**Joseph Fourier, 1768 - 830, French.**

**Physicist and Mathematician**

Joseph Fourier was the son of a Parisian tailor. Although he became an orphan at the age of 9, he was educated by the Benedictine Order of the Convent of St Mark after being recommended by the local Bishop.

From there he attended the egrande ecole university in Paris.

The grande ecole was a specialist university; it offered teaching in single academic fields of study, such as Mathematics, or physics.

At the age of 12 years, in 1780, he went to a military school and eventually became a teacher there. He also became a member of the revolutionary committee.

Once the Reign of Terror started, he tried to resign, as it was too violent for him, but that was not possible. He would remain a member of the Committee.

He was subsequently sent to Orleans, where he spoke in defense one of the many groups that were trying to escape the Terror. Inevitably he gained many enemies while there.

### Young Joseph

Soon after his return to the benign environment of teaching, he was arrested, and faced the prospect of the guillotine.

Fortunately, the Terror had been active for long enough for the population of Paris starting to find the number of heads that had been severed to be enough, especially after Maximilien Robespierre lost his head. Robespierre had been a strong advocate of the revolution.

Fourier was released.

He went back to teaching at Ecole Polytechnique where he established himself as a competent and popular teacher. Nevertheless, he was arrested again, on the same charge, but this time he had the support of his students as well eminent members of the staff of the Polytechnique.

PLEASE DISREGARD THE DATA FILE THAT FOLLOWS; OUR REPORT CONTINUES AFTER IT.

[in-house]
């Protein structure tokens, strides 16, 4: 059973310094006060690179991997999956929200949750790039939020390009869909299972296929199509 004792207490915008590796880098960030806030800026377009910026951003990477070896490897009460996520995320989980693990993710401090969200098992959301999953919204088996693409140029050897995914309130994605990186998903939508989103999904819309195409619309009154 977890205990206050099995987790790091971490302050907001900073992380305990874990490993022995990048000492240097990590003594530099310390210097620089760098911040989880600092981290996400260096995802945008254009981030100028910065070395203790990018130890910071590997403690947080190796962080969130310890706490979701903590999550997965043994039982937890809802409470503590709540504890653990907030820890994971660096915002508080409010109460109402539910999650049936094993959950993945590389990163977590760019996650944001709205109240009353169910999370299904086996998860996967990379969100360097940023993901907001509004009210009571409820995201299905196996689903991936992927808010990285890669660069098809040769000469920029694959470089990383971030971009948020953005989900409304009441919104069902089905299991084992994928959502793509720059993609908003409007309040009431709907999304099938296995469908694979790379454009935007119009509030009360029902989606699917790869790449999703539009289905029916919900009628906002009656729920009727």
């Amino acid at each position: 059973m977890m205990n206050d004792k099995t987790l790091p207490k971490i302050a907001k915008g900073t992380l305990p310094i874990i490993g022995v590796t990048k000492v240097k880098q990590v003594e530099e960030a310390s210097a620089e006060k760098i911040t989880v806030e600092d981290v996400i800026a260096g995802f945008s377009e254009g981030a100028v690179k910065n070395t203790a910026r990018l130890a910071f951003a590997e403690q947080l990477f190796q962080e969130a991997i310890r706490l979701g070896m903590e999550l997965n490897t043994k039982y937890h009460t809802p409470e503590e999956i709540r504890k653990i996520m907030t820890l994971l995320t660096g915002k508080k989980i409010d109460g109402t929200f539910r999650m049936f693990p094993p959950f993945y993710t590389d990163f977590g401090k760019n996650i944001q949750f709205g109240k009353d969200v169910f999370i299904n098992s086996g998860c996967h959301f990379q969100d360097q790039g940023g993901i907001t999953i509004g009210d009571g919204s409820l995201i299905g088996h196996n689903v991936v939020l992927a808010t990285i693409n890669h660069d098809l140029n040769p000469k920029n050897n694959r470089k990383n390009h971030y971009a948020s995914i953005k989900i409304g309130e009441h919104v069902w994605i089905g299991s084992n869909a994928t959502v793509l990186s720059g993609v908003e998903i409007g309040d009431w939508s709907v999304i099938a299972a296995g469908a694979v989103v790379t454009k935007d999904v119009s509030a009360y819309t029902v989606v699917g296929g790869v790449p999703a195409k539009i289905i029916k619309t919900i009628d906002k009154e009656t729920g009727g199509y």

Fourier was released again.

He became an outstanding and inspiring teacher and was appointed to the Chair of Analysis and Mechanics.

Next year he was 'invited " or taken to Egypt to be the Science Advisor for Napoleon. Unfortunately, this Napoleonic adventure was not successful, and Fourier returned to Paris, where he was appointed as a Professor of Analysis at the Ecole Polytechnique.

Fourier must have made an impact on Napoleon, because he appointed him to be the Prefect of the Grenoble district. This administrative position would not have been a great honor for Joseph Fourier, the mathematician. Although he may not have found the new job to his liking, he did distinguish himself as a capable and effective administrator.

His time at Grenoble was not entirely lost. While fulfilling his administrating duties, he found time to work on his theory of heat transmission through solid material.

Twelve long years later he was able to return to Paris and was appointed Director of the Statistical Bureau.

Joseph Fourier had a turbulent life at times, with many disruptions to his chosen career, nevertheless, he made significant contributions to physics, principally in the area of heat transmission, and in the mathematics of harmonic analysis.

When first published, some of his theories were not well received, perhaps because they were not understood, the idea of representing any function as a sum of trigonometric functions was novel. Even Laplace and Lagrange did not fully support his theories, they thought they were incredible.

As well, his work on the transmission of heat through solid objects was not universally accepted either, at the time. Also, some researchers claimed they had presented similar theories earlier, while others suggested his mathematical procedures were dubious. All these claims were subsequently shown to be incorrect.

Fourier was the first to suggest the idea of a greenhouse effect.

He showed that when taking into account the earth's size and the distance from the sun, we should have been much colder. He suggested the atmosphere must be insulating the earth, not allowing the heat to be radiated out, as in the greenhouse effect.

Fourier won several awards, but being made a Baron by Napoleon in 1809, after annoying him by not greeting him on his return from Egypt, must have been a surprise.

He was also elected to the prestigious Academie Francaise.

And then, not long before he died he was elected a Foreign Member of the Royal Swedish Academy of Sciences.

Joseph Fourier died at his home after falling down the stairs. He also had a heart problem originating from his time in Egypt, which may have been the cause of the fall.